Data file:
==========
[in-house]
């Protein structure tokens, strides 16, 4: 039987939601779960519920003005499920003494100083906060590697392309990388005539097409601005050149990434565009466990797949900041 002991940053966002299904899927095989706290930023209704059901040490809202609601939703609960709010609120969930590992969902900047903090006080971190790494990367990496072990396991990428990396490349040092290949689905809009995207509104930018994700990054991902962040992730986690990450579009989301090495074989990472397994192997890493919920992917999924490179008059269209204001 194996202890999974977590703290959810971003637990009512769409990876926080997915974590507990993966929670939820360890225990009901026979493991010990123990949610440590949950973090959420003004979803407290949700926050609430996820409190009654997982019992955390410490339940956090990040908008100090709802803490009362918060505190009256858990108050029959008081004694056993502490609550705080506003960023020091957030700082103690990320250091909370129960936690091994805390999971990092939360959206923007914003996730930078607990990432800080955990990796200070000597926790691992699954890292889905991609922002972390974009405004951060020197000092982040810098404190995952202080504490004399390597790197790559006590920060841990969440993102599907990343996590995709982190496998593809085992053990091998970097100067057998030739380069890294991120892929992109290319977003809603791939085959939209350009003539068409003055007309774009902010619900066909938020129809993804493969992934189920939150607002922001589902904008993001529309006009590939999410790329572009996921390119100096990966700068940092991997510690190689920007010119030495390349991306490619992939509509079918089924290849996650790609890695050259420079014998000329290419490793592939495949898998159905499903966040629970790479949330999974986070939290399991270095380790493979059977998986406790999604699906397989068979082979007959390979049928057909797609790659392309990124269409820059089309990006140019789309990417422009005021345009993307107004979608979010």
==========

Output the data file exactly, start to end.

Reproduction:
[in-house]
């Protein structure tokens, strides 16, 4: 039987939601779960519920003005499920003494100083906060590697392309990388005539097409601005050149990434565009466990797949900041 002991940053966002299904899927095989706290930023209704059901040490809202609601939703609960709010609120969930590992969902900047903090006080971190790494990367990496072990396991990428990396490349040092290949689905809009995207509104930018994700990054991902962040992730986690990450579009989301090495074989990472397994192997890493919920992917999924490179008059269209204001 194996202890999974977590703290959810971003637990009512769409990876926080997915974590507990993966929670939820360890225990009901026979493991010990123990949610440590949950973090959420003004979803407290949700926050609430996820409190009654997982019992955390410490339940956090990040908008100090709802803490009362918060505190009256858990108050029959008081004694056993502490609550705080506003960023020091957030700082103690990320250091909370129960936690091994805390999971990092939360959206923007914003996730930078607990990432800080955990990796200070000597926790691992699954890292889905991609922002972390974009405004951060020197000092982040810098404190995952202080504490004399390597790197790559006590920060841990969440993102599907990343996590995709982190496998593809085992053990091998970097100067057998030739380069890294991120892929992109290319977003809603791939085959939209350009003539068409003055007309774009902010619900066909938020129809993804493969992934189920939150607002922001589902904008993001529309006009590939999410790329572009996921390119100096990966700068940092991997510690190689920007010119030495390349991306490619992939509509079918089924290849996650790609890695050259420079014998000329290419490793592939495949898998159905499903966040629970790479949330999974986070939290399991270095380790493979059977998986406790999604699906397989068979082979007959390979049928057909797609790659392309990124269409820059089309990006140019789309990417422009005021345009993307107004979608979010």